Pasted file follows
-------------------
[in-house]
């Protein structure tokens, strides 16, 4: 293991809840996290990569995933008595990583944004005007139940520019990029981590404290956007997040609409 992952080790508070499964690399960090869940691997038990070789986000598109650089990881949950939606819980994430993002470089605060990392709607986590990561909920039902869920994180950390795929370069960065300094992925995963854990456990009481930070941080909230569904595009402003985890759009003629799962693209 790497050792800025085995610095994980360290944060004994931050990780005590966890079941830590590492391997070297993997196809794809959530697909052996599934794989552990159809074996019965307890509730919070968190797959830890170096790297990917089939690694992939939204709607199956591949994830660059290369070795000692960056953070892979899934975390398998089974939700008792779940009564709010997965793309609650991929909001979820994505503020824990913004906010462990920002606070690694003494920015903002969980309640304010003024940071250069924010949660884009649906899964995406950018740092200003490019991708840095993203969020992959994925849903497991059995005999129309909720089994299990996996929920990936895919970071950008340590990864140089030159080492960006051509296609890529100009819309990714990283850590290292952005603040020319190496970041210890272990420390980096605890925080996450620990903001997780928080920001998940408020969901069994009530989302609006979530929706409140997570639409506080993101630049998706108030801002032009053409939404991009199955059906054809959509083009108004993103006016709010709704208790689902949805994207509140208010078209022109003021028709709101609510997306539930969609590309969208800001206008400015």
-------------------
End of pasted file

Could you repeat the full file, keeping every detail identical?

[in-house]
């Protein structure tokens, strides 16, 4: 293991809840996290990569995933008595990583944004005007139940520019990029981590404290956007997040609409 992952080790508070499964690399960090869940691997038990070789986000598109650089990881949950939606819980994430993002470089605060990392709607986590990561909920039902869920994180950390795929370069960065300094992925995963854990456990009481930070941080909230569904595009402003985890759009003629799962693209 790497050792800025085995610095994980360290944060004994931050990780005590966890079941830590590492391997070297993997196809794809959530697909052996599934794989552990159809074996019965307890509730919070968190797959830890170096790297990917089939690694992939939204709607199956591949994830660059290369070795000692960056953070892979899934975390398998089974939700008792779940009564709010997965793309609650991929909001979820994505503020824990913004906010462990920002606070690694003494920015903002969980309640304010003024940071250069924010949660884009649906899964995406950018740092200003490019991708840095993203969020992959994925849903497991059995005999129309909720089994299990996996929920990936895919970071950008340590990864140089030159080492960006051509296609890529100009819309990714990283850590290292952005603040020319190496970041210890272990420390980096605890925080996450620990903001997780928080920001998940408020969901069994009530989302609006979530929706409140997570639409506080993101630049998706108030801002032009053409939404991009199955059906054809959509083009108004993103006016709010709704208790689902949805994207509140208010078209022109003021028709709101609510997306539930969609590309969208800001206008400015």